Dude, Where's My Car? Movie Review
So, imagine my horror as I sat alone in the cavernous theater, trying to muster a chuckle or a titter. Ornery ostriches didn't do the trick. Neither did a transsexual stripper, a pot-smoking dog or an appearance by Fabio.
There is a place for movies like Dude, Where's My Car? -- National Lampoon's Animal House, Blazing Saddles, Tommy Boy, etc. When they work. And when that happens, I'm on a cinematic high for weeks. I still smile whenever I hear the phrase "double secret probation." In the case of the silly comedies that fail, it's like watching a guy slip on a banana peel. It might be funny the first time, but how about the fiftieth time?
Unfortunately, Dude has crates full of bananas, and it's ultimately doomed -- just like its two main characters, Jesse and Chester (Ashton Kutcher and Seann William Scott, respectively), doper roommates with a major problem. After a wild night of partying with Chester, Jesse can't find his car the next day. The two friends don't even have a clue as to what happened the night before.
The boys soon embark on a madcap adventure to find Jesse's car. In their odyssey, they gradually learn about last night's events, which included strippers, buff aliens, and tattoos. Jesse and Chester also discover that they are now responsible for the fate of the universe. Bummer.
I know a movie like Dude is geared for brainless laughs, but shouldn't some thought have been invested in making it? The movie survives solely on the aforementioned wacky antics, which turns Dude into a feat of endurance that would fatigue a marathon runner.
There's no break from the goofball proceedings. Screenwriter Philip Stark and director Danny Leiner don't give us a single character with any wit or subtlety. Watching Dude is like viewing a parade of the hackneyed characters of movies past. There are stoned morons, sympathetic girlfriends, bullying jocks, super-intense space nerds, and the soulful black pizza owner (from The Last Dragon, of course).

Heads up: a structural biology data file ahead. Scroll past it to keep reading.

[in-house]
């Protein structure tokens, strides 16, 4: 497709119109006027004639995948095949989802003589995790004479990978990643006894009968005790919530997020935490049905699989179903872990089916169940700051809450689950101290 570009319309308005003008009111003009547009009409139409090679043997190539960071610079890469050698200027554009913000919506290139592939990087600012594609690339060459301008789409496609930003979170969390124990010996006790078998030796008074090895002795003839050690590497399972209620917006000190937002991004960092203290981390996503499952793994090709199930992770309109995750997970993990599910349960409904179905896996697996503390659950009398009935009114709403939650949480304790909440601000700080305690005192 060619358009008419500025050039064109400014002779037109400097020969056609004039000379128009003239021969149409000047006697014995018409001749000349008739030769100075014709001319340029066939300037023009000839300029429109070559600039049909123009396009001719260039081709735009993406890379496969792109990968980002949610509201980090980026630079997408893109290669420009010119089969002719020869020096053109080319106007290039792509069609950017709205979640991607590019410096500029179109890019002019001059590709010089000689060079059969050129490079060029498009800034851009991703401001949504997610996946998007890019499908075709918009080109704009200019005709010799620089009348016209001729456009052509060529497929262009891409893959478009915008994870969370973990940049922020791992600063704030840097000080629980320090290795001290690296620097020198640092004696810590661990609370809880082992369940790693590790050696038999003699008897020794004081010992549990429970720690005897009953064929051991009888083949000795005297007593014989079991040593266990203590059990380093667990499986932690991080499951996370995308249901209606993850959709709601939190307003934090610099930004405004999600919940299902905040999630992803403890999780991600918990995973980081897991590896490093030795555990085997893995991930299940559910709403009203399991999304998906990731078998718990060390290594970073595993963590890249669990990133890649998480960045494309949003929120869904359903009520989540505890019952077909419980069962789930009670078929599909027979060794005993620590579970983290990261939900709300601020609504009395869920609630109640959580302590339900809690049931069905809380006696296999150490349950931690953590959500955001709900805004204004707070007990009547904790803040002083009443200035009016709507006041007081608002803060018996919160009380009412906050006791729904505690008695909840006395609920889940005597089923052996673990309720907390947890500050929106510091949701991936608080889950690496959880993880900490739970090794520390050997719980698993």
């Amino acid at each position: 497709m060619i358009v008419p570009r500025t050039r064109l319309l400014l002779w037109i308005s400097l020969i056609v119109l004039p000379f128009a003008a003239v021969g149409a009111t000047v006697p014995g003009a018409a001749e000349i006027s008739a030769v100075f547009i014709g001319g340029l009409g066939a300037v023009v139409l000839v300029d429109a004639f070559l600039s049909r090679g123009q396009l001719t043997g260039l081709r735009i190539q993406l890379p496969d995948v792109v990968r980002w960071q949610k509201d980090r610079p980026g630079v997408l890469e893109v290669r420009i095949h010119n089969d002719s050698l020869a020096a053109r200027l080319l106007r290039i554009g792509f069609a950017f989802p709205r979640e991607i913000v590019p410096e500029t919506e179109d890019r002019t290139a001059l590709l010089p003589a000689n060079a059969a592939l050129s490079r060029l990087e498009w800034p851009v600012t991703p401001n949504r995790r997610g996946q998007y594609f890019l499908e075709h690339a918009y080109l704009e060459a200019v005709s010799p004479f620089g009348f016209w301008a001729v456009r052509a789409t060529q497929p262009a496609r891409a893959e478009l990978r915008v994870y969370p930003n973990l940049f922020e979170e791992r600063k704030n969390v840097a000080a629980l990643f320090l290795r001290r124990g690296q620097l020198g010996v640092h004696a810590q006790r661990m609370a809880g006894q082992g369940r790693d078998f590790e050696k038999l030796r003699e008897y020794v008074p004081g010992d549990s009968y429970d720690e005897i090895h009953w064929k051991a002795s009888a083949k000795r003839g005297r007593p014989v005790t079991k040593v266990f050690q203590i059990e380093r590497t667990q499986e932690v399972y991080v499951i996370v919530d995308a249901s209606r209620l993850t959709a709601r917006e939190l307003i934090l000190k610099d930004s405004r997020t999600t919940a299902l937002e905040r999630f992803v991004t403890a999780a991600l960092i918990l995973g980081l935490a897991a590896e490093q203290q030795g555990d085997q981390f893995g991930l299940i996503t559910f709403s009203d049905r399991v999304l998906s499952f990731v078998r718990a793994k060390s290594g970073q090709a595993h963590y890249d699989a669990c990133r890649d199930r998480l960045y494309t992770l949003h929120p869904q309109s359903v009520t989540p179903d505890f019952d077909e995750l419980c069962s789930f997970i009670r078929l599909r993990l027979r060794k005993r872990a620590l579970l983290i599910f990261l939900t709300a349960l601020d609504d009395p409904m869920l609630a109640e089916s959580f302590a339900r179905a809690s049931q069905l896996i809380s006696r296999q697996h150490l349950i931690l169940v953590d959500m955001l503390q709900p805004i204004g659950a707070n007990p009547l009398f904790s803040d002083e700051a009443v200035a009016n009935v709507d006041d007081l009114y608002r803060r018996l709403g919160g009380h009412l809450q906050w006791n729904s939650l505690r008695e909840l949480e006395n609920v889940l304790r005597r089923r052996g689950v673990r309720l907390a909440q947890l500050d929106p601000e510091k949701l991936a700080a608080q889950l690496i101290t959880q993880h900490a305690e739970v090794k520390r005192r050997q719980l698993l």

As for Jesse and Chester, they might be the first characters in movie history without a working cerebrum. It would have been funnier if these guys were smart, so they could sarcastically comment on their absurd situation. But Scott and Kutcher are given little more to do than say "shibby" and "sweet" in a frat-boy cadence... and then break things. And that's a shame, because I like both of these guys. Kutcher is a dopey highlight on the Fox sitcom That '70s Show, and Scott with his prankster grin was a big reason why American Pie was my favorite movie last year. In Dude, their scenes induce empathetic winces, instead of laughs.
I wish I could say something glowing about this mess, and I wish I had an idea of why people are seeing it. My guess is it's either an indication that 2000 was truly a terrible year for movies, or it could be a genuine sign of the apocalypse.
On DVD, Dude is just as incomprehensible -- as if some crazed editor had cut out every other scene, just for kicks. A commentary track with Leiner, Kutcher, and Scott starts out with them laughing their asses off, and pretty much goes on like that for the full 83 minutes of the film. Extended versions of scenes add little but extra potty humor to what's already in the movie -- which, I figure, is exactly what fans of the film are going to want more of.
Dude, there's your car.